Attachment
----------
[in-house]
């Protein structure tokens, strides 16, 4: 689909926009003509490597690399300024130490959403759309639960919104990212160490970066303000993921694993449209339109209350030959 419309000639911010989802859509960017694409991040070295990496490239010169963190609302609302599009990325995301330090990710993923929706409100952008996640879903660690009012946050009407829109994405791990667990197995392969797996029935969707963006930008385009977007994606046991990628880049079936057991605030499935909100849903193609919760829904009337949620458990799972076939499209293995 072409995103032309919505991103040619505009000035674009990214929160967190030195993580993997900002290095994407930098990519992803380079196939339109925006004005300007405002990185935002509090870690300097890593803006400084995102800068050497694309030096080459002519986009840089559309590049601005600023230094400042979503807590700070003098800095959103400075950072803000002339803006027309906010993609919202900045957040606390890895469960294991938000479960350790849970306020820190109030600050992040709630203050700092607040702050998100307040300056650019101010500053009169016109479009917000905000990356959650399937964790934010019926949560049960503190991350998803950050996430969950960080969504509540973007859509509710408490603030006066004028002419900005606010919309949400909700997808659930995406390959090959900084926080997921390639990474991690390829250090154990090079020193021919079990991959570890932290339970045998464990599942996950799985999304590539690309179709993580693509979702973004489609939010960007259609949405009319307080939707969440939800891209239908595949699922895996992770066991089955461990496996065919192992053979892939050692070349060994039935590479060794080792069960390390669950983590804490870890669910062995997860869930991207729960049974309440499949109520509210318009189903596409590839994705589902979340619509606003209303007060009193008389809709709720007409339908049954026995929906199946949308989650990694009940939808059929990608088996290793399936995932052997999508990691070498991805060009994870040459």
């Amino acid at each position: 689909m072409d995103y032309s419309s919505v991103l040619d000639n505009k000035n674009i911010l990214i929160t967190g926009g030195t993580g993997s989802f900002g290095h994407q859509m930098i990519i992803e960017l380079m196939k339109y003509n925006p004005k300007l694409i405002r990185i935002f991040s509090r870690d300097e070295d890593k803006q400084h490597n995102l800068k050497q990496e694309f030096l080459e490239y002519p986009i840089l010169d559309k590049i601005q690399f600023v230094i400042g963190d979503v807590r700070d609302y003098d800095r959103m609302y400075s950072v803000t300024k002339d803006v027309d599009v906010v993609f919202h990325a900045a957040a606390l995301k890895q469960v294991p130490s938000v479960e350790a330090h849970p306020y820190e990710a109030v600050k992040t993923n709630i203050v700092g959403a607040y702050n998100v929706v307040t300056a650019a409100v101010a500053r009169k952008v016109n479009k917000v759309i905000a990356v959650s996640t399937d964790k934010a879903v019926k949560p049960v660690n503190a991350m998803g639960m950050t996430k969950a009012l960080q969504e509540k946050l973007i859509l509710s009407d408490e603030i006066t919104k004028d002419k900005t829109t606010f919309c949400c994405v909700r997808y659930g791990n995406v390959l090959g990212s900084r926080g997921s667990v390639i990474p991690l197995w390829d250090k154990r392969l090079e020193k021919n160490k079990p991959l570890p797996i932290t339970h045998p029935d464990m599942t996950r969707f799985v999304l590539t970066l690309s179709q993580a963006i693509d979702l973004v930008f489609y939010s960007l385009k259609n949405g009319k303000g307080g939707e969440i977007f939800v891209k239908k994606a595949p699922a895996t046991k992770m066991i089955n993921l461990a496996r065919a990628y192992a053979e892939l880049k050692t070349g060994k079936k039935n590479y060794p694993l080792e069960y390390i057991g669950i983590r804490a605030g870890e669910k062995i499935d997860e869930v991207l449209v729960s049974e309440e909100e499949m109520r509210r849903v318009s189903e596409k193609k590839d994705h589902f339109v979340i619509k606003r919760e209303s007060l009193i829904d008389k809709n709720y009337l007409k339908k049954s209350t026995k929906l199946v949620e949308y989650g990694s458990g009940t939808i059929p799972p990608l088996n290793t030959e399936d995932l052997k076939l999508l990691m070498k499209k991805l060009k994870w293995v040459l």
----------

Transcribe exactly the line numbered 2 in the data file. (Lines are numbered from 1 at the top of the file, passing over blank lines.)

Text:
């Protein structure tokens, strides 16, 4: 689909926009003509490597690399300024130490959403759309639960919104990212160490970066303000993921694993449209339109209350030959 419309000639911010989802859509960017694409991040070295990496490239010169963190609302609302599009990325995301330090990710993923929706409100952008996640879903660690009012946050009407829109994405791990667990197995392969797996029935969707963006930008385009977007994606046991990628880049079936057991605030499935909100849903193609919760829904009337949620458990799972076939499209293995 072409995103032309919505991103040619505009000035674009990214929160967190030195993580993997900002290095994407930098990519992803380079196939339109925006004005300007405002990185935002509090870690300097890593803006400084995102800068050497694309030096080459002519986009840089559309590049601005600023230094400042979503807590700070003098800095959103400075950072803000002339803006027309906010993609919202900045957040606390890895469960294991938000479960350790849970306020820190109030600050992040709630203050700092607040702050998100307040300056650019101010500053009169016109479009917000905000990356959650399937964790934010019926949560049960503190991350998803950050996430969950960080969504509540973007859509509710408490603030006066004028002419900005606010919309949400909700997808659930995406390959090959900084926080997921390639990474991690390829250090154990090079020193021919079990991959570890932290339970045998464990599942996950799985999304590539690309179709993580693509979702973004489609939010960007259609949405009319307080939707969440939800891209239908595949699922895996992770066991089955461990496996065919192992053979892939050692070349060994039935590479060794080792069960390390669950983590804490870890669910062995997860869930991207729960049974309440499949109520509210318009189903596409590839994705589902979340619509606003209303007060009193008389809709709720007409339908049954026995929906199946949308989650990694009940939808059929990608088996290793399936995932052997999508990691070498991805060009994870040459």